Medical students don’t typically care for patients until their third year of graduate school. Nursing students, on the other hand, often take on patient care midway through their second undergraduate year, in the midst of their classroom learning -- a level of proximity that exposes them to the full spectrum of emotions felt within the intimacy of a hospital room.
The intensity of nursing students’ experiences also leads to their early realization that they must find ways to keep themselves resilient. It’s why the University of Virginia School of Nursing requires writing and journal-keeping across the curriculum, among other reflective and contemplative activities, and also why it sponsors an annual writing competition meant to offer students at all levels the ability to share their experiences with one another, and the world.
Now in its 13th year, the contest – organized by the Compassionate Care Initiative – honored four winners for 2015 at last weekend’s second Melton D. & Muriel Haney Interprofessional Conference on Compassionate Care at the End of Life. They are:
- Callie Bateman, a third-year Bachelor’s of Science in Nursing student, for “The Walls of Your Room are Jaundiced”
- Melissa Behl, a 2015 degree candidate in the Clinical Nurse Leader program, for “The First Death”
- Melissa Morgan, a graduate nursing student, for “It’s Like Riding a Bike …”
- Harriet Vincent, a graduate nursing student, for “Snow Day: A Nurse’s Narrative”
This year’s judges included Susan Bauer-Wu, Kluge Professor for End-of-Life Care and the director of the Compassionate Care Initiative; Patricia Sullivan, a lecturer in the English Department; Linda Kobert, a Charlottesville-based freelance writer and educator; and Christine Kueter, writer and editor in the School of Nursing.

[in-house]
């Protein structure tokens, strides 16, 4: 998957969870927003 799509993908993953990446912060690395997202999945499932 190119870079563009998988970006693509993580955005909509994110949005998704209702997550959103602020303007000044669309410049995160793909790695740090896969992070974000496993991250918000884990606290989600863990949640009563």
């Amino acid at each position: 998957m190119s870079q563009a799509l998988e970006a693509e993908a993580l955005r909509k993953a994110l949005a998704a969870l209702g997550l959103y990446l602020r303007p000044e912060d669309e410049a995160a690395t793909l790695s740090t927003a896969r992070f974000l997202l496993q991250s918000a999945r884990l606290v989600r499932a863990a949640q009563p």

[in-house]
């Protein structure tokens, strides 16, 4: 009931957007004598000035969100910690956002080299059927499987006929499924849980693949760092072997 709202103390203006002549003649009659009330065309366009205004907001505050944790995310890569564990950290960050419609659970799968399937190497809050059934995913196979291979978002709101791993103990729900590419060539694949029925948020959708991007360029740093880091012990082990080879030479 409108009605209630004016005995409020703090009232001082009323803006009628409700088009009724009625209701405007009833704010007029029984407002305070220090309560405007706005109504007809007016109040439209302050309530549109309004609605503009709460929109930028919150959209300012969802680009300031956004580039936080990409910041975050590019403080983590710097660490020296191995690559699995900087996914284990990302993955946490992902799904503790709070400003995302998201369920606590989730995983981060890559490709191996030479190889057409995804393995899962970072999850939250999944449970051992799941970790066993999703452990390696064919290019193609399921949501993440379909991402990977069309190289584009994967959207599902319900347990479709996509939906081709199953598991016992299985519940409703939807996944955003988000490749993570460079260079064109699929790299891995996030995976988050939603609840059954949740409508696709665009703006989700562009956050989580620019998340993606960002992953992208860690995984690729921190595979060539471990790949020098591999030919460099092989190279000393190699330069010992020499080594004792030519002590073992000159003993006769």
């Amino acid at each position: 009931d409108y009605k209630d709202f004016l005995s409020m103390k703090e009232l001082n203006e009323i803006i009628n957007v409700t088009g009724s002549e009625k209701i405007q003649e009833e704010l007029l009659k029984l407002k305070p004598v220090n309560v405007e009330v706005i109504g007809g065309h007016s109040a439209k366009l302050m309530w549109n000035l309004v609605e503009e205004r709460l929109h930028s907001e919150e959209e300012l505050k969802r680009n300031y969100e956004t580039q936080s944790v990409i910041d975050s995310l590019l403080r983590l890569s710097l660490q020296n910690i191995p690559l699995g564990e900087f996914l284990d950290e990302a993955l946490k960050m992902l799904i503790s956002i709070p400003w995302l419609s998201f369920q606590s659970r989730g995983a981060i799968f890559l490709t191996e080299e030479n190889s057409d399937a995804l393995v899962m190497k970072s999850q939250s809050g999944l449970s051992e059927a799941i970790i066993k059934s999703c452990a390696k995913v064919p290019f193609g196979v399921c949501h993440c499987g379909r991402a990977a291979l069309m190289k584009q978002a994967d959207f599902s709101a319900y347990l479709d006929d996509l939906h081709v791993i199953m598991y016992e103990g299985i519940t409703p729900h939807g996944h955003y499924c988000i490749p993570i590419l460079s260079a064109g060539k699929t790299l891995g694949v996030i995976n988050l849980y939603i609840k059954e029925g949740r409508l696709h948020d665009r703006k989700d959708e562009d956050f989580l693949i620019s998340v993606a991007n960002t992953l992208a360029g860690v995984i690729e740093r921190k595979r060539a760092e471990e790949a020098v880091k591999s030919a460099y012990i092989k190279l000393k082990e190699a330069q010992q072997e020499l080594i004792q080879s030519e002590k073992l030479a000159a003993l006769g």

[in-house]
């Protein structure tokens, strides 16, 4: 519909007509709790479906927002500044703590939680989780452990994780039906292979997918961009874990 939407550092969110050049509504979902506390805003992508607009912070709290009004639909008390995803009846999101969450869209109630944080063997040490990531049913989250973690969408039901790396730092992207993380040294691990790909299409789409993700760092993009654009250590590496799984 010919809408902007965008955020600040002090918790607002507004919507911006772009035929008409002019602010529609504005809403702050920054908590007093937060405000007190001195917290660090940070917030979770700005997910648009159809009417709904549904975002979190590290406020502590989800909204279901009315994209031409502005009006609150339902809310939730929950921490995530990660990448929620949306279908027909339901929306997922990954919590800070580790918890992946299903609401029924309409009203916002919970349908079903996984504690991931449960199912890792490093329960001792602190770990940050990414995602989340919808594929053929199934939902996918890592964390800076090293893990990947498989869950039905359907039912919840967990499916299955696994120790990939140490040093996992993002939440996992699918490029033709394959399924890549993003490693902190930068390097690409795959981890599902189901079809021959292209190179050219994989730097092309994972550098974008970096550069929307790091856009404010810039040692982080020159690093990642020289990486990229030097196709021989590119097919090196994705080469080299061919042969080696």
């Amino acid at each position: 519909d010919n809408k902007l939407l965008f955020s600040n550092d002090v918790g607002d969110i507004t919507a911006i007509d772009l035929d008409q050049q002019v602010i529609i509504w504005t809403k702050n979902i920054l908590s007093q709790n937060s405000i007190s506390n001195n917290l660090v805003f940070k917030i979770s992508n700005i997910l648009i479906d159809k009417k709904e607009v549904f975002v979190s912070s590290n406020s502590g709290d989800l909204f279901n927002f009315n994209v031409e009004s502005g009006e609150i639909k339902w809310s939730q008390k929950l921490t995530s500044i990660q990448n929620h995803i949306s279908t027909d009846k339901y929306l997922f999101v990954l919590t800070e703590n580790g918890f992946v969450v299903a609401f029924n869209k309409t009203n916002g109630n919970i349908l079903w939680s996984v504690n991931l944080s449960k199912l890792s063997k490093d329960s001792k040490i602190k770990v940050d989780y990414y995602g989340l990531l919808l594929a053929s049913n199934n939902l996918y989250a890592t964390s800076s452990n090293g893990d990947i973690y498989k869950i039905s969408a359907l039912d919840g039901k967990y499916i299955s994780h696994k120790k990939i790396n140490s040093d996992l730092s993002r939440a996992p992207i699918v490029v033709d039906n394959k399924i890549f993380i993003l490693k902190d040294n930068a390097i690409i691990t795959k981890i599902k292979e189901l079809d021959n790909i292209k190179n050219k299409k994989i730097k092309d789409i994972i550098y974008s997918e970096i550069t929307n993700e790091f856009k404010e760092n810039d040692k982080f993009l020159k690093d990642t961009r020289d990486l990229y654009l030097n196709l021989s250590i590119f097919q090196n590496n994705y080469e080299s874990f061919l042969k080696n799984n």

Each winning student received a check and a small gift, thanks to the school’s annual fund and the generosity of its alumni, along with guidance in getting their work published in a nursing journal.
Established in 2002, the contest blossomed out of nursing students’ expository writing exercises and journal-keeping, which have been fixtures of both undergraduate and graduate courses.
Both nursing faculty and this year’s winners acknowledge the inextricable link between clinical and creative endeavors.
“Writing is my way to process, make sense of, and communicate sometimes chaotic, silly, touching and absurd moments we see as clinicians,” said Morgan, of Richmond. “Storytelling can be a powerful, creative and vulnerable exploration to better understand healing, grieving and the human experience.”
Writers and clinicians also share “a willingness to risk committing (themselves) in the hopes of achieving a beautiful outcome,” said Behl, from Alexandria, who transitioned into nursing after earning an undergraduate degree in Spanish and working with rural migrant populations in Virginia. “I love caring for patients and seeing the many sources of resilience that they and my fellow clinicians draw from. I am driven to make a record worthy of people’s struggles and perseverance.”
Bateman’s winning entry:
The Walls of Your Room Are Jaundiced
The walls of your room are jaundiced.
A couple weeks ago I leaned against them
and laughed because you tied
glowsticks to the ceiling fan,
videotaped them spinning around
until the colors faded.
You looked ridiculous staring
up at them like that,
with your mouth hanging open.
This morning I went to the hospital
and stood over the yellowed body
of my newborn patient
while his chest
and after a few minutes,
I watched it
That night you ask me if I saw the light leave his eyes,
as if he had lamps beneath his pupils
or maybe glowsticks
because light leaves in all kinds of ways
but it doesn’t look like that.
It looks like a spinning ceiling fan.
It looks yellow.